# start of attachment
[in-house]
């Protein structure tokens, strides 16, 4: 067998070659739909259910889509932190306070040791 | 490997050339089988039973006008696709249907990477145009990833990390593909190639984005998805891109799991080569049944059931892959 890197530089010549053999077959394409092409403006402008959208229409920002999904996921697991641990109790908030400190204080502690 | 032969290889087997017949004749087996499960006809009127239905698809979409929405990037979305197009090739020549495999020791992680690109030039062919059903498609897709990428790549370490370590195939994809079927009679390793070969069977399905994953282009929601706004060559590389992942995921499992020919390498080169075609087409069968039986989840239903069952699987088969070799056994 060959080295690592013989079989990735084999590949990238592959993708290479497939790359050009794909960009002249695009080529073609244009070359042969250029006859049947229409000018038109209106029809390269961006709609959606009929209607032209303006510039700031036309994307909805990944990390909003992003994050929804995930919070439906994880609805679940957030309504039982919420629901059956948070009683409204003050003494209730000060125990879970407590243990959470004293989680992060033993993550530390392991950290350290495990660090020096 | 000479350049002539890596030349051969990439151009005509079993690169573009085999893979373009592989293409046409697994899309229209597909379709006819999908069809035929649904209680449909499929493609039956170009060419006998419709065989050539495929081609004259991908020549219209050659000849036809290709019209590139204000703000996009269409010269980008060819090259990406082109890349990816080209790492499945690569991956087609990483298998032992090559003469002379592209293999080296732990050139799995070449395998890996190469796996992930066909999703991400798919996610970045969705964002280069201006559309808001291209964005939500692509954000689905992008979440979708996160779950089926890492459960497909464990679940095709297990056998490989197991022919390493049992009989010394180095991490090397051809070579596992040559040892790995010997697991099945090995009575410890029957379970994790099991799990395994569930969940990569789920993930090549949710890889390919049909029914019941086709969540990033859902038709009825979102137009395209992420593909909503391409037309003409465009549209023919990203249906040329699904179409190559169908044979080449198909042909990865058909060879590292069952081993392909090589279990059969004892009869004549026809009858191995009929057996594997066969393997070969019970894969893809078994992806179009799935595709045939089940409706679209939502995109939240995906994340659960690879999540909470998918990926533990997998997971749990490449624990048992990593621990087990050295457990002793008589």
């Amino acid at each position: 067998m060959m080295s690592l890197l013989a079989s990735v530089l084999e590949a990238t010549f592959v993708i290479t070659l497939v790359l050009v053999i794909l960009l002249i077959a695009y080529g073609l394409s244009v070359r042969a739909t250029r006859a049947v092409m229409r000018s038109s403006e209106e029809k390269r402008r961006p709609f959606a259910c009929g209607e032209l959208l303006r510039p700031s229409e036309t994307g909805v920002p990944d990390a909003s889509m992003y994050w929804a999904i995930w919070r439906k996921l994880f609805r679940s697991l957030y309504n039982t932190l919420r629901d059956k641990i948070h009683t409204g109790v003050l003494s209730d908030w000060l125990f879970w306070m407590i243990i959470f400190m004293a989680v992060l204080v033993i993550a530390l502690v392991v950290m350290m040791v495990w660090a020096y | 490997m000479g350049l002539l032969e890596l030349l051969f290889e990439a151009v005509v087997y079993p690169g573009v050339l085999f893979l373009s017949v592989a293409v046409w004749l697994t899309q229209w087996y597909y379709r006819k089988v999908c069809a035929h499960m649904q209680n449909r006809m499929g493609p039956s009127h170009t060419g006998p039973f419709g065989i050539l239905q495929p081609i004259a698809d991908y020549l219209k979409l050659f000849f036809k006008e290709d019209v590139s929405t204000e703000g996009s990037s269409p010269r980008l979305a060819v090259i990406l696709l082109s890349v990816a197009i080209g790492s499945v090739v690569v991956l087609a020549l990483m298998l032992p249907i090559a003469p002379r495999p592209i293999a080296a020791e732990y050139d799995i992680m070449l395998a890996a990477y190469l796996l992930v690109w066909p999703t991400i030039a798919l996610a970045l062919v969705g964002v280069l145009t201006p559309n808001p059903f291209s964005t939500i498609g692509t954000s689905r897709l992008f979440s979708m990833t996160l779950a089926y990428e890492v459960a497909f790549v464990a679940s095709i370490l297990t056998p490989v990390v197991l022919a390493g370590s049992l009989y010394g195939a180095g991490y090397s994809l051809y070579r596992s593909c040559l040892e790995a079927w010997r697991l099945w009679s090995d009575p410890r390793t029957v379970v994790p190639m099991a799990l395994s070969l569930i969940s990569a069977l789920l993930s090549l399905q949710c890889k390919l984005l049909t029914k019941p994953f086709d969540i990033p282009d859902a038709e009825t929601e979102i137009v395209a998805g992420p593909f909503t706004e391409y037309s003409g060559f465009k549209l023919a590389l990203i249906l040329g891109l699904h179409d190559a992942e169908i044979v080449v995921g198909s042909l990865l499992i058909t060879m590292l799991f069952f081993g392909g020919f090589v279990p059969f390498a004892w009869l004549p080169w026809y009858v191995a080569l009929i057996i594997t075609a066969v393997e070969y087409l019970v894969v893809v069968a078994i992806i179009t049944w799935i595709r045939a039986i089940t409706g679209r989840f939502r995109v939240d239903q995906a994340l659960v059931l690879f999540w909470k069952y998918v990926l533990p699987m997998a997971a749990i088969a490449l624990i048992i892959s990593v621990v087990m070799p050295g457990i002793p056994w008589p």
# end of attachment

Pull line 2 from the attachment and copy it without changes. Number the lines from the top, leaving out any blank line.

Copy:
């Protein structure tokens, strides 16, 4: 067998070659739909259910889509932190306070040791 | 490997050339089988039973006008696709249907990477145009990833990390593909190639984005998805891109799991080569049944059931892959 890197530089010549053999077959394409092409403006402008959208229409920002999904996921697991641990109790908030400190204080502690 | 032969290889087997017949004749087996499960006809009127239905698809979409929405990037979305197009090739020549495999020791992680690109030039062919059903498609897709990428790549370490370590195939994809079927009679390793070969069977399905994953282009929601706004060559590389992942995921499992020919390498080169075609087409069968039986989840239903069952699987088969070799056994 060959080295690592013989079989990735084999590949990238592959993708290479497939790359050009794909960009002249695009080529073609244009070359042969250029006859049947229409000018038109209106029809390269961006709609959606009929209607032209303006510039700031036309994307909805990944990390909003992003994050929804995930919070439906994880609805679940957030309504039982919420629901059956948070009683409204003050003494209730000060125990879970407590243990959470004293989680992060033993993550530390392991950290350290495990660090020096 | 000479350049002539890596030349051969990439151009005509079993690169573009085999893979373009592989293409046409697994899309229209597909379709006819999908069809035929649904209680449909499929493609039956170009060419006998419709065989050539495929081609004259991908020549219209050659000849036809290709019209590139204000703000996009269409010269980008060819090259990406082109890349990816080209790492499945690569991956087609990483298998032992090559003469002379592209293999080296732990050139799995070449395998890996190469796996992930066909999703991400798919996610970045969705964002280069201006559309808001291209964005939500692509954000689905992008979440979708996160779950089926890492459960497909464990679940095709297990056998490989197991022919390493049992009989010394180095991490090397051809070579596992040559040892790995010997697991099945090995009575410890029957379970994790099991799990395994569930969940990569789920993930090549949710890889390919049909029914019941086709969540990033859902038709009825979102137009395209992420593909909503391409037309003409465009549209023919990203249906040329699904179409190559169908044979080449198909042909990865058909060879590292069952081993392909090589279990059969004892009869004549026809009858191995009929057996594997066969393997070969019970894969893809078994992806179009799935595709045939089940409706679209939502995109939240995906994340659960690879999540909470998918990926533990997998997971749990490449624990048992990593621990087990050295457990002793008589």